hospitals and governments and banks, the ones in your phone, the ones that control light switches and smart meters and air traffic control systems. Industrial computers that maintain infrastructure and manufacturing are even worse. I don’t know all the details, but those who do are the most alcoholic and nihilistic people in computer security.”

Despite Wikipedia’s skeptical disinformation campaign against all paranormal matters, remote viewing is not pseudoscience, says Russell Targ, the field’s most prominent pioneer. What’s more, he easily eviscerates the Wikiskeptics with a revolutionary tool called evidence: “Jessica Utts is a statistics Professor at the University of California, Irvine, and is president of the American Statistical Association. In writing for her part of a 1995 evaluation of our work for the CIA, she wrote: ‘Using the standards applied to any other area of science, it is concluded that psychic functioning has been well established’ . . . . [I]t should be clear that hundreds of people were involved in a 23 year, multi-million dollar operational program at SRI, the CIA, DIA and two dozen intelligence officers at the army base at Ft. Meade. Regardless of the personal opinion of a Wikipedia editor, it is not logically coherent to trivialize this whole remote viewing undertaking as some kind of ‘pseudoscience.’ Besides me, there is a parade of Ph.D. physicists, psychologists, and heads of government agencies who think our work was valuable, though puzzling.”

And finally: “Mesmerists, Mediums, and Mind-readers” (pdf) — Psychologist and stage magician Peter Lamont provides a brief and thoroughly absorbing “history of extraordinary psychological feats, and their relevance for our concept of psychology and science.”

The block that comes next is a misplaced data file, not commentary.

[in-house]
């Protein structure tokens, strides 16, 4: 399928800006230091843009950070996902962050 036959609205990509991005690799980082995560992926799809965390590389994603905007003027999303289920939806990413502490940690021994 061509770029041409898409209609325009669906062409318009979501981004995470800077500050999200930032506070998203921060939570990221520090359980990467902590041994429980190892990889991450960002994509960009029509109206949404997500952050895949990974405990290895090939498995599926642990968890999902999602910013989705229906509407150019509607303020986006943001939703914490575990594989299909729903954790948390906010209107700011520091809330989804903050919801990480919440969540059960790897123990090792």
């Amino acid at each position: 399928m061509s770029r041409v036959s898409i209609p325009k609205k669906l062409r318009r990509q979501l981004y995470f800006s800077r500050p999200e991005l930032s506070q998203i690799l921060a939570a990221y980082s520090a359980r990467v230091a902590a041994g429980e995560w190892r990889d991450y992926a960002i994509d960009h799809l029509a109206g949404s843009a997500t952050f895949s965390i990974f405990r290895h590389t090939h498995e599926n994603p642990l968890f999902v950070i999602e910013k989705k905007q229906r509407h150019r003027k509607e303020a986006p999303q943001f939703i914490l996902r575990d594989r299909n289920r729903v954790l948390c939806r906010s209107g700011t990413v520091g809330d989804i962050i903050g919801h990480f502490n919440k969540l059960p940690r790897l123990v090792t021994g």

Image courtesy of Salvatore Vuono / FreeDigitalPhotos.net

About Matt Cardin

Teeming Brain founder and editor Matt Cardin is the author of DARK AWAKENINGS, DIVINATIONS OF THE DEEP, A COURSE IN DEMONIC CREATIVITY: A WRITER'S GUIDE TO THE INNER GENIUS, and the forthcoming TO ROUSE LEVIATHAN. He is also the editor of BORN TO FEAR: INTERVIEWS WITH THOMAS LIGOTTI and the academic encyclopedias MUMMIES AROUND THE WORLD and GHOSTS, SPIRITS, AND PSYCHICS: THE PARANORMAL FROM ALCHEMY TO ZOMBIES.

Posted on May 23, 2014, in Teeming Links and tagged , , , , , , , , , , , , , . Bookmark the permalink. 3 Comments.

  1. James Howard Kunstler… that guy got my attention because he was talking about ARM resets well before the housing crash.

    • I’ve been reading Kunstler for years, Zeno, and that particular aspect of his thinking continues to be one that impresses me the most (along with his brilliant use of language and his invariably hilarious tone of Mencken-esque scorn and disgust with the state of things and people). He was writing about America’s, and much of the rest of the world’s, “halucinated economy,” as he terms it, with extreme precision and accuracy, including about its nature, causes, and outcomes, for several years before the various shoes began to drop.

  2. Norton’s piece on computer security is great. I also read her article on May Day and it is a thing of beauty.